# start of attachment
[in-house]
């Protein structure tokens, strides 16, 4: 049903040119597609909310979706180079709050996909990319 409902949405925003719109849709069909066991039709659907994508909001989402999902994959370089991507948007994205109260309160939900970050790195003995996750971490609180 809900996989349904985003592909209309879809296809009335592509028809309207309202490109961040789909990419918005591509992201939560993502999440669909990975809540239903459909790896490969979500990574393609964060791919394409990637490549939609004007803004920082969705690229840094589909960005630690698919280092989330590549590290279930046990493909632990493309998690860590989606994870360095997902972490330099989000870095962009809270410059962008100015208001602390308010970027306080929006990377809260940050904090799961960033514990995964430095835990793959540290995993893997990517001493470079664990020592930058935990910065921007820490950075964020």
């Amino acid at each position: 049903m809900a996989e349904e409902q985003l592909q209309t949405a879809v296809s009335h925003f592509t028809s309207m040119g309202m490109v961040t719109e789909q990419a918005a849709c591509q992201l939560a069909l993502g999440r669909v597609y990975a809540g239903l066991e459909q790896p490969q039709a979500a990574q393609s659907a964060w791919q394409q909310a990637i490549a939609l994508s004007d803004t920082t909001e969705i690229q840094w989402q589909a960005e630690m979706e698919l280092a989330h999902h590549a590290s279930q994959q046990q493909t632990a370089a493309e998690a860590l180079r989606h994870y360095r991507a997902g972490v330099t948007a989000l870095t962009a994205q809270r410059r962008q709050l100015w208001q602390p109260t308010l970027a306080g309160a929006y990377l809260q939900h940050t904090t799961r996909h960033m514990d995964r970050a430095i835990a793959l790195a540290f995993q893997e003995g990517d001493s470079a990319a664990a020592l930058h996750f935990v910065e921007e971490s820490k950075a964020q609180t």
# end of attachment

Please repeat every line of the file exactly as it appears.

[in-house]
């Protein structure tokens, strides 16, 4: 049903040119597609909310979706180079709050996909990319 409902949405925003719109849709069909066991039709659907994508909001989402999902994959370089991507948007994205109260309160939900970050790195003995996750971490609180 809900996989349904985003592909209309879809296809009335592509028809309207309202490109961040789909990419918005591509992201939560993502999440669909990975809540239903459909790896490969979500990574393609964060791919394409990637490549939609004007803004920082969705690229840094589909960005630690698919280092989330590549590290279930046990493909632990493309998690860590989606994870360095997902972490330099989000870095962009809270410059962008100015208001602390308010970027306080929006990377809260940050904090799961960033514990995964430095835990793959540290995993893997990517001493470079664990020592930058935990910065921007820490950075964020």
């Amino acid at each position: 049903m809900a996989e349904e409902q985003l592909q209309t949405a879809v296809s009335h925003f592509t028809s309207m040119g309202m490109v961040t719109e789909q990419a918005a849709c591509q992201l939560a069909l993502g999440r669909v597609y990975a809540g239903l066991e459909q790896p490969q039709a979500a990574q393609s659907a964060w791919q394409q909310a990637i490549a939609l994508s004007d803004t920082t909001e969705i690229q840094w989402q589909a960005e630690m979706e698919l280092a989330h999902h590549a590290s279930q994959q046990q493909t632990a370089a493309e998690a860590l180079r989606h994870y360095r991507a997902g972490v330099t948007a989000l870095t962009a994205q809270r410059r962008q709050l100015w208001q602390p109260t308010l970027a306080g309160a929006y990377l809260q939900h940050t904090t799961r996909h960033m514990d995964r970050a430095i835990a793959l790195a540290f995993q893997e003995g990517d001493s470079a990319a664990a020592l930058h996750f935990v910065e921007e971490s820490k950075a964020q609180t």